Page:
This state of grace, it now seems to me, is the key to the predominance of the Gospel in parenting and discipline. That is to say, the entire family lives each day, each week, each month, year after year, in the context of grace and the forgiveness of the Gospel. Not so much in the sense that everyone is kind and polite, considerate and nice to one another; though it is surely true that gentleness and respect should characterize a Christian home (and the fact that it often does not is a call to daily contrition and repentance). What I have in mind, quite concretely, is that parents faithfully take themselves and their children to Church: to hear and receive the Gospel, the forgiveness of sins, in Word and Sacrament. And that parents, in the home, living from the weekly Divine Service and back again, daily catechize themselves and their children in the Word of God and prayer; that parents read the Scriptures to their children, and review the Catechism with them, and pray with them, and sing Psalms and hymns with them. In short, that the family be making regular use of the means of grace, and finding their spiritual life and health and strength in the Gospel precisely there. This then serves as the foundation and the norm for the rest of life. The Gospel then predominates, even in the midst of discipline, because it is the overriding context in which everything else happens.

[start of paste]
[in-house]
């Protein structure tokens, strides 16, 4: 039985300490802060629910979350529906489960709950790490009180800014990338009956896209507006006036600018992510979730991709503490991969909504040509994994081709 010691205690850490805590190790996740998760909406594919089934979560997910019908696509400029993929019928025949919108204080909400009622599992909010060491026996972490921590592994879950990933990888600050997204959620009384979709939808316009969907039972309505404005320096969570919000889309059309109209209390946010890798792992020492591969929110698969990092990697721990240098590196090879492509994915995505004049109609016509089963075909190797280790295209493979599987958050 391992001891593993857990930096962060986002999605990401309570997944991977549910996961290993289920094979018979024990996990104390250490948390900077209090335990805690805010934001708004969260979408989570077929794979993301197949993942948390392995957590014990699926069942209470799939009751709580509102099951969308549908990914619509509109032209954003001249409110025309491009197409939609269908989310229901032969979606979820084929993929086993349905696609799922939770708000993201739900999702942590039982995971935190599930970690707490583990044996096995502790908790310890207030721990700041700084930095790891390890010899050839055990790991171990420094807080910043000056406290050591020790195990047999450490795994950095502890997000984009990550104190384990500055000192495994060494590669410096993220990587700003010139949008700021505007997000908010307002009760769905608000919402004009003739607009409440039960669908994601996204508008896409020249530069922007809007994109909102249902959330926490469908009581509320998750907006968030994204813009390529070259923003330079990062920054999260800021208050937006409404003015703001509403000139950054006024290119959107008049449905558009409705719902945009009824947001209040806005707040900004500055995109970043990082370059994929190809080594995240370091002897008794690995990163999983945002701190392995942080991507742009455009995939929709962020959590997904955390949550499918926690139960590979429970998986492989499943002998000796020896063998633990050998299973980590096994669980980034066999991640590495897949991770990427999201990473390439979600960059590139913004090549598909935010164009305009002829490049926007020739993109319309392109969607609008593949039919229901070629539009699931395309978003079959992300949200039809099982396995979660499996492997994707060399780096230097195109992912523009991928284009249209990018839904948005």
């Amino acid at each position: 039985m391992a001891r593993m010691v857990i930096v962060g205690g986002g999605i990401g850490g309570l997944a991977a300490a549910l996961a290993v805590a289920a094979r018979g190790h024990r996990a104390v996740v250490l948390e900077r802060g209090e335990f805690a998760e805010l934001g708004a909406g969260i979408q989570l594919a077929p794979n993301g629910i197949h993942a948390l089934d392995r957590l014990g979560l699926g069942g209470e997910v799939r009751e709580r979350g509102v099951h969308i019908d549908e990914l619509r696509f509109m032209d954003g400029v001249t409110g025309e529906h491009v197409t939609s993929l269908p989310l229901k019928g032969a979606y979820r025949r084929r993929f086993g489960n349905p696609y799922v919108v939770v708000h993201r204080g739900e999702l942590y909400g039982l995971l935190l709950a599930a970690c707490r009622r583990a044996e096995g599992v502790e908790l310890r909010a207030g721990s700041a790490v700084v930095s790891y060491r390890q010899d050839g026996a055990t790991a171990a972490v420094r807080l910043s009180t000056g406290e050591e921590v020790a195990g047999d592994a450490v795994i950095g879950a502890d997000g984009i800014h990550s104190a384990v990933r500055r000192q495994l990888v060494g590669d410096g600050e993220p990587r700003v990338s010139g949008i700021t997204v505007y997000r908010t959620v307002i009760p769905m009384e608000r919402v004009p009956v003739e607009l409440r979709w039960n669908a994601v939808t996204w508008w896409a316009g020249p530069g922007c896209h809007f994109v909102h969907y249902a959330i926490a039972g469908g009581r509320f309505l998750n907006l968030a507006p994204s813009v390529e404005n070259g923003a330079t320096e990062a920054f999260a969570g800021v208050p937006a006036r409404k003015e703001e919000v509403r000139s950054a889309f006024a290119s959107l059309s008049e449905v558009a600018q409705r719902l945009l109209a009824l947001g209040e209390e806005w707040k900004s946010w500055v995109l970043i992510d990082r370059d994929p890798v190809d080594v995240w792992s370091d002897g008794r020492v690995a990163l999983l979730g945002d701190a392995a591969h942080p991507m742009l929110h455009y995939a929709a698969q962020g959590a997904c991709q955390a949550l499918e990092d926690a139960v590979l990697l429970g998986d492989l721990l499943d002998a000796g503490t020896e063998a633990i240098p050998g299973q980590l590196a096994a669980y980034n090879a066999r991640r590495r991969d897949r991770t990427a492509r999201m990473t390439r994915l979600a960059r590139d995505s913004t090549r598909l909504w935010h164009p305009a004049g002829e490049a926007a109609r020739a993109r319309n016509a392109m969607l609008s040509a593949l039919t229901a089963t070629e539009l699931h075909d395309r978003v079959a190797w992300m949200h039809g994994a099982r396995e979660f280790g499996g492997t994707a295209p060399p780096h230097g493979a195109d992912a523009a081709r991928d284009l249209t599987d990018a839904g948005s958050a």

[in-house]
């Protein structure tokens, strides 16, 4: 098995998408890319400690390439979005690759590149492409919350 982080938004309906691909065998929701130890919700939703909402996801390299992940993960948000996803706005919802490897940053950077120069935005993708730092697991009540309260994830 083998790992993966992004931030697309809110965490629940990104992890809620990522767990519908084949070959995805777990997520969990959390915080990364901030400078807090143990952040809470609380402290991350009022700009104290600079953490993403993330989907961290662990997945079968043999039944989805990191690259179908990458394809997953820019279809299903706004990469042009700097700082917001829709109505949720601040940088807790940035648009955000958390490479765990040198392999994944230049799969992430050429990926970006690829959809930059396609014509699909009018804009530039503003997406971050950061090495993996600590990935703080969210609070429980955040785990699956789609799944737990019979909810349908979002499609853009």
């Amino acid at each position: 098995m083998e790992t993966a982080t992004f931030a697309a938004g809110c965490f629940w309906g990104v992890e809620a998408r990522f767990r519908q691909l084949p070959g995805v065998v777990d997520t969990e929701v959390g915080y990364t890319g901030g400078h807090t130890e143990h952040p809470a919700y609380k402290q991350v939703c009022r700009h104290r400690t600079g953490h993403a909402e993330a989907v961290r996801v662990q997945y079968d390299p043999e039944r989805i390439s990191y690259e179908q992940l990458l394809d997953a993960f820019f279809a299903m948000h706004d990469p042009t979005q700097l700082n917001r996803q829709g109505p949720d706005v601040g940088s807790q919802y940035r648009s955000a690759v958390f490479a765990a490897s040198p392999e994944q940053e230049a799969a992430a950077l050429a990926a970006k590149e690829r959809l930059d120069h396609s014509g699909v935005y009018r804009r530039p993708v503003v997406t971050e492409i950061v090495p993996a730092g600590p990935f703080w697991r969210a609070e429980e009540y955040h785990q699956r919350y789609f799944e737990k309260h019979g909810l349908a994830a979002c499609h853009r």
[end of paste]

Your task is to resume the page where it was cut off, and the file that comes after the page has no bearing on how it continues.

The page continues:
In the past, at least for the last few years, I have tended to think about parental discipline in terms of the Office of the Keys. Maybe that is another vocational hazard to being a pastor, because this is certainly the framework in which I think about the pastoral care of my members (among whom are my own children). I'm not so sure, at this point, whether or to what extent fathers (and mothers) are to exercise the "office of the keys" per se. Certainly, they are to call their children to repentance by means of the Law and the Gospel, and they are to speak and bestow the forgiveness of sins upon their children. But I'm not clear on how or when a father would ever use the binding key with his child (to retain sins). In any case, it is no prerogative of parents to excommunicate their children or exclude them from the Christian congregation.